I can see the surf! I can hear them singing! It’s like Peter Pan is flying right by me! Imagination and visualization are skills that still need to be taught. One of my favorite phrases I teach my kids every year is ‘get lost in a good book.’ What an amazing thing it is to be able to jump into someone else’s world that they have created and escape the troubles and difficulties of your own life.

And of course, picture books make for excellent think alouds as well as novels. It works for high schoolers too, even though they think they’re too cool for picture books. Below is a page from Battle Bunny by Jon Scieszka and Mac Barnett. It is hilarious!


Books by Patricia Polacco are excellent for discussing good character as well as personal narrative writing since many of her books are stories from her own childhood.


Honey is sweet, and so is knowledge, but knowledge is like the bee that made that sweet honey, you have to chase it through the pages of a book.

And read alouds/ think alouds can be done even in a book with no words! This is The Flower Man by Marc Ludy and it is a beautiful wordless picture book with dozens of individual window storylines in this town. It’s great for discussing character and for student writing prompts.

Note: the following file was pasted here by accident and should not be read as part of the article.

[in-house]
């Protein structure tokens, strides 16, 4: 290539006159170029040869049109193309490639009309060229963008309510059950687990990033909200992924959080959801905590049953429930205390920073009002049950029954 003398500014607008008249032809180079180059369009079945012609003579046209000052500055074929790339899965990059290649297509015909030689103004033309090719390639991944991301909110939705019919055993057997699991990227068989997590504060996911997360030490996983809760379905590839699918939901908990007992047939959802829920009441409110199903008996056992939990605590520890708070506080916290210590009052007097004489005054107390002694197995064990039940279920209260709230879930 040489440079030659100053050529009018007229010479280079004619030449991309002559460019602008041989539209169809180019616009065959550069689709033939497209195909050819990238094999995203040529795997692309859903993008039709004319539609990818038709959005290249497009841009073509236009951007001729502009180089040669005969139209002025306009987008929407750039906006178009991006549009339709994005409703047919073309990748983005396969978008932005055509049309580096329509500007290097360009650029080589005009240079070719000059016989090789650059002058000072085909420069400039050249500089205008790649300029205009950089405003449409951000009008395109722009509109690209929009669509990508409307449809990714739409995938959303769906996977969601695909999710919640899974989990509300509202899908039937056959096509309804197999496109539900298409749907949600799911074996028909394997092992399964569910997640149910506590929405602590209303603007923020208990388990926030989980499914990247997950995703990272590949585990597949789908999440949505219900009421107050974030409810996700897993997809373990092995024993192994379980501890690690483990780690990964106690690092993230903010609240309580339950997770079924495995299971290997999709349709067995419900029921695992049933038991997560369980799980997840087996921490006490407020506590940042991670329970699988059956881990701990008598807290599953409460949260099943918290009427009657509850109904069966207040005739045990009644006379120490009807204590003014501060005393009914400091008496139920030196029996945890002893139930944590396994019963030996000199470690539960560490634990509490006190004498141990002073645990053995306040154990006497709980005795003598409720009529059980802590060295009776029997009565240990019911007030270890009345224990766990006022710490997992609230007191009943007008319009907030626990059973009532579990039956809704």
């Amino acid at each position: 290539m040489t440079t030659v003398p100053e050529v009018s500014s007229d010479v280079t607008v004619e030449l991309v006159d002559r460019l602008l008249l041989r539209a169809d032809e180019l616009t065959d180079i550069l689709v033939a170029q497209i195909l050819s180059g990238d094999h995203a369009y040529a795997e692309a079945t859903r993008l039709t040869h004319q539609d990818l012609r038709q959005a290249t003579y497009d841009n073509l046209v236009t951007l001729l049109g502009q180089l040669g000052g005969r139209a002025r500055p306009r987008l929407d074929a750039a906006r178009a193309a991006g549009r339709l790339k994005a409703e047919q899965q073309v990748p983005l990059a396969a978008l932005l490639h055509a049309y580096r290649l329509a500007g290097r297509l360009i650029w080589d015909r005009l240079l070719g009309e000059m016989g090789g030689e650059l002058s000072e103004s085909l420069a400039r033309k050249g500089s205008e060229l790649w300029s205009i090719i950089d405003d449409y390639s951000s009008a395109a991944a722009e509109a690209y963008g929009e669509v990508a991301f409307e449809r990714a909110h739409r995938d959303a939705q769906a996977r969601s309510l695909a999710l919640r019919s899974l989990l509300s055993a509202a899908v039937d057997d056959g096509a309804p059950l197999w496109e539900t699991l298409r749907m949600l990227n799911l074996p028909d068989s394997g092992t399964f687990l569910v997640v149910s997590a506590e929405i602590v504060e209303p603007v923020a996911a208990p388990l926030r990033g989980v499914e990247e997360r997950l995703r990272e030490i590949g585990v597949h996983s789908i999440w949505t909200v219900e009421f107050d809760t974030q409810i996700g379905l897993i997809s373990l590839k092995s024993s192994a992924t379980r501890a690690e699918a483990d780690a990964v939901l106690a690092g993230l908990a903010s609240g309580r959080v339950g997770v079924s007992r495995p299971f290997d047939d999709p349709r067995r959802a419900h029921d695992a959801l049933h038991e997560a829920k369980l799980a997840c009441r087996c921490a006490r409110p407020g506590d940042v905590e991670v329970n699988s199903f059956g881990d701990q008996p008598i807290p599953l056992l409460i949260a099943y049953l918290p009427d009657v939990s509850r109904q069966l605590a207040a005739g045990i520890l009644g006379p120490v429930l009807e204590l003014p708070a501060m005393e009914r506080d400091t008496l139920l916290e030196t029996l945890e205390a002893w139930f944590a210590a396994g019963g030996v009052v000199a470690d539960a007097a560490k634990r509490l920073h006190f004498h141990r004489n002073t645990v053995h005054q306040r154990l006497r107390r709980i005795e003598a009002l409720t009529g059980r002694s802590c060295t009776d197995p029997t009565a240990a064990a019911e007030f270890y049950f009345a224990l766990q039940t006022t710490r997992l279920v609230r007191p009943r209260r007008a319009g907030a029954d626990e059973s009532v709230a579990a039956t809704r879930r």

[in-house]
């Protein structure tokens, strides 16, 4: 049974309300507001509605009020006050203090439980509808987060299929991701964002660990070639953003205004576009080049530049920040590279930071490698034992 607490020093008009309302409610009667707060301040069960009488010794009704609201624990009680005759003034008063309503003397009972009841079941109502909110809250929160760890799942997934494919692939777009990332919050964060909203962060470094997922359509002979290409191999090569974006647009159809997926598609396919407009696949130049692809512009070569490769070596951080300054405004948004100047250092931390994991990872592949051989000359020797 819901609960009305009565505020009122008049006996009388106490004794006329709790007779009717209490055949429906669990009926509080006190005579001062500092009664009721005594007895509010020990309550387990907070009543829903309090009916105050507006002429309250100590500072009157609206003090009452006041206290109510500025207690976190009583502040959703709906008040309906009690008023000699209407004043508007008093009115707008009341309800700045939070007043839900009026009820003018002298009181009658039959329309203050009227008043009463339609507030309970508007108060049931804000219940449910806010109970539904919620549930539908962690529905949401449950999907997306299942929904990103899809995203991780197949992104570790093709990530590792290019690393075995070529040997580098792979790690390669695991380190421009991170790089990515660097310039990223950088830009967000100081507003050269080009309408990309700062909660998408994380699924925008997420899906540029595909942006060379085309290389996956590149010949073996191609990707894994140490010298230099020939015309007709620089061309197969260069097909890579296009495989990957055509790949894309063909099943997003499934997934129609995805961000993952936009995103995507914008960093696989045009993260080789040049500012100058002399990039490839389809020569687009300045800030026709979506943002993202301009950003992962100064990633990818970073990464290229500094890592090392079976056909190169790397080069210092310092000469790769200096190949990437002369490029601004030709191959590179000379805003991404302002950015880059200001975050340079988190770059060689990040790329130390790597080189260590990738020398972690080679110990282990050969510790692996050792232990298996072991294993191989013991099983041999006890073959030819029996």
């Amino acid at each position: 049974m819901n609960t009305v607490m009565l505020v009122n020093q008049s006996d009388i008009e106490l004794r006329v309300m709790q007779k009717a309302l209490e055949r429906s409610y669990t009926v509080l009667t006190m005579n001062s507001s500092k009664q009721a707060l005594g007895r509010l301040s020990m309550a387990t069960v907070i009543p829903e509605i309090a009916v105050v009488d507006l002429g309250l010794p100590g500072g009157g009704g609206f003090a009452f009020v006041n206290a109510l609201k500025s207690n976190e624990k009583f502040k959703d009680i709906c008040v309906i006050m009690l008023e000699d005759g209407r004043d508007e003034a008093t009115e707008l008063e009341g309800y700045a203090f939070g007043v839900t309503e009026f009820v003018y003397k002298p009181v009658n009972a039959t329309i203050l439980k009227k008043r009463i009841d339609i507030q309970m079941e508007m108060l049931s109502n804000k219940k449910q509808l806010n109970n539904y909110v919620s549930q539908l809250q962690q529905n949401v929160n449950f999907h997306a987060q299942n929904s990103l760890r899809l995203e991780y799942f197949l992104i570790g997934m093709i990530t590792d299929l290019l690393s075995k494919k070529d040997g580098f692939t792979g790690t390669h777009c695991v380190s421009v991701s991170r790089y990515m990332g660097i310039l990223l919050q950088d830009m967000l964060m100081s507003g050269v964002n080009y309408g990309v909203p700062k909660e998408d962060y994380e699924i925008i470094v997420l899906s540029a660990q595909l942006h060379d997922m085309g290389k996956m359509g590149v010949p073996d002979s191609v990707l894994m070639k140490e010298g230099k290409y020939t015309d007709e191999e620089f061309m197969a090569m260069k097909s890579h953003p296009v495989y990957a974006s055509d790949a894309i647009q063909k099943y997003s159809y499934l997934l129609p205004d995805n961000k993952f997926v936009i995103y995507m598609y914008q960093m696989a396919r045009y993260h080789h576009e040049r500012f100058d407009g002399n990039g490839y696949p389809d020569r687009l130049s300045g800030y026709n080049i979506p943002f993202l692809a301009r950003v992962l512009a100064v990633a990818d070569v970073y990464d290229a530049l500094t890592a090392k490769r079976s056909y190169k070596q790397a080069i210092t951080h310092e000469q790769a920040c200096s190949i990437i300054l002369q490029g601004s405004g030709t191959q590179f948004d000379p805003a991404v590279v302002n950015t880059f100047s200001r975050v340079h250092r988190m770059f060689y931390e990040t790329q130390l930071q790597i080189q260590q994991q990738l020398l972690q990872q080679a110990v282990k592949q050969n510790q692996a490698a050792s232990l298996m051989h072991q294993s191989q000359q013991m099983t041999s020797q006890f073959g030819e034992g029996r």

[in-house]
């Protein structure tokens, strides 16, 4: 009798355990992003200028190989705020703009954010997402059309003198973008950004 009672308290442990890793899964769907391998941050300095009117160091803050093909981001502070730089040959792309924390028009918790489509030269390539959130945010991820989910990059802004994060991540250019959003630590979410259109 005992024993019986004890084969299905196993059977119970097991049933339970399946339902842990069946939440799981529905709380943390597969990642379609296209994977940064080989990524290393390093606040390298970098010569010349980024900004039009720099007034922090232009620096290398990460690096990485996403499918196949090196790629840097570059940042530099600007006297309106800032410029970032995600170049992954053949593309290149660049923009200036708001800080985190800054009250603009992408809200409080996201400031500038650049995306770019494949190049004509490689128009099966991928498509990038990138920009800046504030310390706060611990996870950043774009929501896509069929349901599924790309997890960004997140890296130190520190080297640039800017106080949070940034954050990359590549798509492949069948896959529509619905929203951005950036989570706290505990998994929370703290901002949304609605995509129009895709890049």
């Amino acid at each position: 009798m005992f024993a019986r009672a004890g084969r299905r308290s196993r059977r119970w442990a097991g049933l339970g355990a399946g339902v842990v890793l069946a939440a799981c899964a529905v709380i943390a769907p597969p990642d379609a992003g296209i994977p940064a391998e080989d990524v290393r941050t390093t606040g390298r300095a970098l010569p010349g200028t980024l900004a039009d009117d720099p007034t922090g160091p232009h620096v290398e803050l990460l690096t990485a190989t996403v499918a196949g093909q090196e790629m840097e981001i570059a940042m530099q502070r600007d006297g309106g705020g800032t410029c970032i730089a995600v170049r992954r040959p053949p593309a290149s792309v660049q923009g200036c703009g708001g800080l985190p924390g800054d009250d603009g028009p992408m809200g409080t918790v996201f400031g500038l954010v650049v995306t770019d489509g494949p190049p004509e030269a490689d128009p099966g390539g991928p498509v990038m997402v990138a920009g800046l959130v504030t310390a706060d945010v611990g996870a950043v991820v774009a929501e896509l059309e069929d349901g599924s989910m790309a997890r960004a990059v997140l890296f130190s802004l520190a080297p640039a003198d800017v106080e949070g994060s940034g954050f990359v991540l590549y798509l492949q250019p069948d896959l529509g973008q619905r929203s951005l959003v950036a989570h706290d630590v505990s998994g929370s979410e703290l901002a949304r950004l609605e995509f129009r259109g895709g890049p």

I LOVE to read. I want my love of reading to be contagious and I want to infect all of my students. If we could spend all day, every day, silent reading, buddy reading, and reading/thinking aloud, I would be the happiest teacher in the world.



Science Day!

Our school has a K-12 Science Night every year. This year in third grade we decided to also do a science day to get the kids excited for science night.  We have just finished astronomy and just started the human body in science, so we did a combination of activities from both units. Here are some picture highlights of science day:

IMG_7176My preparation of supplies the day before. I was definitely piquing my students interest by having this out during the school day before.

IMG_7181Special guest speaker, Dr. Ken Rooks. He is an emergency room doctor and he is speaking to our kids about broken bones and x-rays.

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We build models of the hand to see how the ligaments, joints, and bones worked together to allow us to move.


Lee Carlson came to present about his work on the Mars Curiosity Rover.

IMG_7207 We made flip books about how eclipses work.


This was probably the highlight of the day: making our own “Mars Rovers.”


They were powered by balloons. It was very much a problem solving process of “why is it not working? How do I fix it? What can I change?” IMG_7189IMG_7195

Then at science night we got to see which pairs of third graders were awarded ribbons for their science fair projects.


Her shirt has it right: Science Rocks!

It’s Worth the Extra Effort